# See test_pow for additional tests for three-argument pow.
self.assertEqual(pow(-1, -2, 3), 1)
self.assertRaises(ValueError, pow, 1, 2, 0)

self.assertRaises(TypeError, pow)
@@ -1,3 +1,4 @@
import math
import unittest

class PowTest(unittest.TestCase):
@@ -119,5 +120,30 @@ def test_bug705231(self):
eq(pow(a, -fiveto), expected)
eq(expected, 1.0) # else we didn't push fiveto to evenness

def test_negative_exponent(self):
for a in range(-50, 50):
for m in range(-50, 50):
with self.subTest(a=a, m=m):
if m != 0 and math.gcd(a, m) == 1:
# Exponent -1 should give an inverse, with the
# same sign as m.
inv = pow(a, -1, m)
self.assertEqual(inv, inv % m)
self.assertEqual((inv * a - 1) % m, 0)

# Larger exponents
self.assertEqual(pow(a, -2, m), pow(inv, 2, m))
self.assertEqual(pow(a, -3, m), pow(inv, 3, m))
self.assertEqual(pow(a, -1001, m), pow(inv, 1001, m))

else:
with self.assertRaises(ValueError):
pow(a, -1, m)
with self.assertRaises(ValueError):
pow(a, -2, m)
with self.assertRaises(ValueError):
pow(a, -1001, m)


if __name__ == "__main__":
unittest.main()
@@ -0,0 +1,3 @@
Allow computation of modular inverses via three-argument ``pow``: the second
argument is now permitted to be negative in the case where the first and
third arguments are relatively prime.
@@ -4174,6 +4174,98 @@ long_divmod(PyObject *a, PyObject *b)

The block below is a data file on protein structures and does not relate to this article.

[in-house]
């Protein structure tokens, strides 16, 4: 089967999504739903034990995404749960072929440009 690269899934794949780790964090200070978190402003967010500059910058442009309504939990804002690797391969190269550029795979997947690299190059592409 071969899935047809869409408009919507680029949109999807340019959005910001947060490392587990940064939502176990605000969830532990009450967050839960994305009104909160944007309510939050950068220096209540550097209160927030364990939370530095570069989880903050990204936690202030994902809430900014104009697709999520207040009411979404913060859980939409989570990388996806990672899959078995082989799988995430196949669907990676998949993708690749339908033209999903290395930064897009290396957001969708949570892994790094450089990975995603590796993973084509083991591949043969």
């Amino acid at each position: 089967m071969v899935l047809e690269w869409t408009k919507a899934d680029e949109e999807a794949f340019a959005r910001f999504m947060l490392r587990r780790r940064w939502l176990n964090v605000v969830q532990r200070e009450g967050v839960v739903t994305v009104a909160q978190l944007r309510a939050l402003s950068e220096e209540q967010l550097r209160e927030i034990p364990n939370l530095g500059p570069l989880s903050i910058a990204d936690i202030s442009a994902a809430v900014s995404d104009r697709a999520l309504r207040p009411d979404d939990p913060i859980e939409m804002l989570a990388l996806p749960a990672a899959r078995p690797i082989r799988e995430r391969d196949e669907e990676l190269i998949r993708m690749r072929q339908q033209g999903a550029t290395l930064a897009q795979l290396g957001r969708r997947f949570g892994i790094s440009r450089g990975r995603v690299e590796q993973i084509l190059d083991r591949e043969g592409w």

return z;
}


/* Compute an inverse to a modulo n, or raise ValueError if a is not
invertible modulo n. Assumes n is positive. The inverse returned
is whatever falls out of the extended Euclidean algorithm: it may
be either positive or negative, but will be smaller than n in
absolute value.
Pure Python equivalent for long_invmod:
def invmod(a, n):
b, c = 1, 0
while n:
q, r = divmod(a, n)
a, b, c, n = n, c, b - q*c, r
# at this point a is the gcd of the original inputs
if a == 1:
return b
raise ValueError("Not invertible")
*/

static PyLongObject *
long_invmod(PyLongObject *a, PyLongObject *n)
{
PyLongObject *b, *c;

/* Should only ever be called for positive n */
assert(Py_SIZE(n) > 0);

b = (PyLongObject *)PyLong_FromLong(1L);
if (b == NULL) {
return NULL;
}
c = (PyLongObject *)PyLong_FromLong(0L);
if (c == NULL) {
Py_DECREF(b);
return NULL;
}
Py_INCREF(a);
Py_INCREF(n);

/* references now owned: a, b, c, n */